aka Recent studies have shown that approximately 40% of authors are sad puppies. The rest of us just drink.
Today’s roundup delivers alisfranklin, John C. Wright, Alexandra Erin, Kevin J. Maroney, Betsy Wollheim, Dave Freer, Lela E. Buis, David French, thezman, Eric Flint, Joe Sherry, Scott Seldon, Lis Carey, Lisa J. Goldstein, Larry Correia, Jeff Duntemann, and Declan Finn. (Title credit goes to File 770 contributing editors of the day Tuomas Vainio and Laura Resnick.)
alisfranklin on Unassigned Readings
You want to talk about slates of nominees and culture wars and take-overs? Fine, let’s talk about that. Because you know what I want to see for the 2016 Hugo awards?
I want to see Welcome to Night Vale up for awards in Best Novel and Best Dramatic Presentation. I want to see Stephen Universe and Agent Carter and whatever anime is big right now. I want to see Homestuck. I want to see something from the OTW and I want at least one videogame up for Long Form and one DLC/expansion up in Short Form. I want to see fanfic writers and fanartists up for their categories. I want to see someone get nominated purely on force of their Tumblr.
Whether or not I like the individual nominations doesn’t matter. I just want to see them, because seeing them will tell me the Hugos are relevant again. That they mean something to kids who were born after the invention of the personal computer, let alone born this century. You want to talk about logrolling an awards ceremony? Tumblr fandom is orders of magnitude bigger than the voting pool for the current Hugos. If y’all want those awards, they’re yours. No old greybeard muttering about “true fans” and “golden age SFF” can take that away from you. Literally not; by numbers alone there just aren’t enough of them.
John C. Wright
“WSJ on SJW” – May 18
A lamebrain and lazy Wall Street Journal article: http://www.wsj.com/articles/the-culture-wars-invade-science-fiction-1431707195
For any reader without the patience (or the nose-clothespin) to wade through this, the summary is: “We asked two white guys with lots of awards and they said the system was fine and the Sad Puppies are pulp-writing carpetbagging racists.”
First, the issue is not about literary fiction versus pulp adventure fiction. The Social Justice Warriors do not write literary fiction, they write boring lectures and finger-wagging trash. They are members of a clique who have controlled the awards for about a decade.
They excuse the poor craftsmanship of their meandering tales by claiming them to be written to erudite and aethereal literary standards beyond the grasp of the hoi polloi. (Or they would say, if they were literary enough to use phrases like the hoi polloi (a Greek remark!), or drop Gilbert and Sullivan allusions casually into their sentences.)
For the record, I write literary fiction, and Larry Correia writes pulp, and he and I are on the same team.
Alexandra Erin on Blue Author Is About To Write
“Situation Normal: All Fisked Up” – May 18
So Brad Torgersen, leader of the Sad Puppy campaign for this year, has a post up on his blog called “Fisking The Broken Narrative”. Fisking, for the uninitiated, is an art from in which one takes a written work, quotes the whole or majority of it in-line, broken up with zingers a la Mystery Science Theater. At least, that’s my understanding of the typical fisking. The Sad Puppies seem more inclined to just rant and rave in the interstices, and Torgersen in particular spends more time reacting to what it would have been convenient for his narrative for the source editorial to have said than he does responding to the actual text…..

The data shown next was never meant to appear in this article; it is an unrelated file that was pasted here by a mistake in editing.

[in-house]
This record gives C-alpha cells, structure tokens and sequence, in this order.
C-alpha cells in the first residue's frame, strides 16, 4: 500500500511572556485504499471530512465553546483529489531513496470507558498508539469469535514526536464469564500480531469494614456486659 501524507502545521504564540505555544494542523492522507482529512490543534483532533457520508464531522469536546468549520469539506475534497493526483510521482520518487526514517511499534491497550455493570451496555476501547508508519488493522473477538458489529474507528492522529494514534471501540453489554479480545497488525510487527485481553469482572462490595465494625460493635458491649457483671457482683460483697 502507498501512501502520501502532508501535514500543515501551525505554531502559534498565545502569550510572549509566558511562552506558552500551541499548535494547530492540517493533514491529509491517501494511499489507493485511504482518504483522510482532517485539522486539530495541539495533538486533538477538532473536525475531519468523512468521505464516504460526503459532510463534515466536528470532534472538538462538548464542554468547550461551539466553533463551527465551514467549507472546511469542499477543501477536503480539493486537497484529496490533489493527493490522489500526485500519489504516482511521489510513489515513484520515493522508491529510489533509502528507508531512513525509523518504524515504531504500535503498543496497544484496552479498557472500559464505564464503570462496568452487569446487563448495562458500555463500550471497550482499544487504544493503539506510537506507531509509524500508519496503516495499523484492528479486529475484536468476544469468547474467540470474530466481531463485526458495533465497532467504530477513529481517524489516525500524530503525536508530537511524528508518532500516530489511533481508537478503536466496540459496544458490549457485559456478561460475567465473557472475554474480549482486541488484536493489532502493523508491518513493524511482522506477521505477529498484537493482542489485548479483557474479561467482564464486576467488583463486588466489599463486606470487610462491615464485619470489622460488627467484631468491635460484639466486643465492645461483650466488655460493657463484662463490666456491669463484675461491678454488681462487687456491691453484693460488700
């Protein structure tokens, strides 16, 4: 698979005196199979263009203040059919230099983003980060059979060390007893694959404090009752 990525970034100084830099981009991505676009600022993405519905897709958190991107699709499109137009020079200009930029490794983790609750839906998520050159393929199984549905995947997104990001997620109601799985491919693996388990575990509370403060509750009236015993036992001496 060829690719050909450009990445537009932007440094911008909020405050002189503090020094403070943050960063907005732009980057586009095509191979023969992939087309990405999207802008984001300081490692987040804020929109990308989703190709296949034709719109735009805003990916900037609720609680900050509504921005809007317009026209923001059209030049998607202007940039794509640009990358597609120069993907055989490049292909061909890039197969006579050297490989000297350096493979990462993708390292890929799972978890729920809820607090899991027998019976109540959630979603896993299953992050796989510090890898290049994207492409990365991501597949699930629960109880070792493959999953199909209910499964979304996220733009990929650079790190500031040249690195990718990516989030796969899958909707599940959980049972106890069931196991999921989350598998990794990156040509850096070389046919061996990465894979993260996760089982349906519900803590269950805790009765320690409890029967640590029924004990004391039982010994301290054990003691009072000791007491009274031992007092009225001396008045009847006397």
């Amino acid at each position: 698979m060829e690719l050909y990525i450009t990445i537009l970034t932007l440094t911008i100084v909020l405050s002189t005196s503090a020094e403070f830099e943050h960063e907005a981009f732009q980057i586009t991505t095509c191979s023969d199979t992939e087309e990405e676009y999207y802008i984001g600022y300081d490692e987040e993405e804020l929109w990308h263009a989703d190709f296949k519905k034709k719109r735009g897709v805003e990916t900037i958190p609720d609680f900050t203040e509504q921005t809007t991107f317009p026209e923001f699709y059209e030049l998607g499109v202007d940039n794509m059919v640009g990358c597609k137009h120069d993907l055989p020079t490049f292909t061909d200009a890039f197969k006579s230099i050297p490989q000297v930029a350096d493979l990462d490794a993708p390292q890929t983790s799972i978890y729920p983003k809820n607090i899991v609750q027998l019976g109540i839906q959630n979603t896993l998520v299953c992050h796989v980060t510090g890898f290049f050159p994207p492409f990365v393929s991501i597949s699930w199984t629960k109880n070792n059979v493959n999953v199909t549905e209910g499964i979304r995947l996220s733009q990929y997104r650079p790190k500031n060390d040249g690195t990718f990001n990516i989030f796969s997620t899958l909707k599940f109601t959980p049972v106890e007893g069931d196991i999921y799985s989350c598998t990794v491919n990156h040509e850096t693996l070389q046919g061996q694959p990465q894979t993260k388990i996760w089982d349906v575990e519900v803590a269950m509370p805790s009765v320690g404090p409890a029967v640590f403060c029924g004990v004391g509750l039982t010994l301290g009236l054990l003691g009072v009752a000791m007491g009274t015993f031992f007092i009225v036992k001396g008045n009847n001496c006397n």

Mr. Maroney, the individual whom Torgersen was attempting to fisk, did in his source attempt to gently clue the Puppies in to the inadvisability of labeling their opponents “reactionary” while holding a stated goal of “stop people from trying to change things and bring it back to the way it used to be”, but all Torgersen appeared to take away from it was “STOP SAYING MEAN THINGS”. We could speculate about whether this was due to an inability to comprehend the point or a tactical decision to only respond in ways that further the Puppy’s narrative, but I don’t see the percentage in it.
Kevin J. Maroney in New York Review of SF
“The Puppies of Terror” – May 17
The Sad Puppies are a group of writers and other fans dissatisfied with what they saw as a trend in the Hugo process toward overrepresentation of “liberal” works at the expense of traditional, meat-and-potatoes science fiction and fantasy. So in 2014 they gamed the Hugo nomination system to place nominees in several Hugo Award categories. What the Puppies did was very simple: They encouraged people to buy Worldcon supporting memberships and vote for the Puppy slate of nominees, and they got one or two nominees into several categories. These “Sad Puppy 2” nominees failed to land any trophies; in fact, with the exception of Toni Weisskopf in the Best Editor, Long Form, the SP2 finalists came in last in every category. And, like any well-intentioned, thoughtful group of principled actors, the Sad Puppies responded by encouraging the attention of a group of woman-hating terrorists.
Kevin J. Maroney in New York Review of SF
“The Puppy Fight” – May 18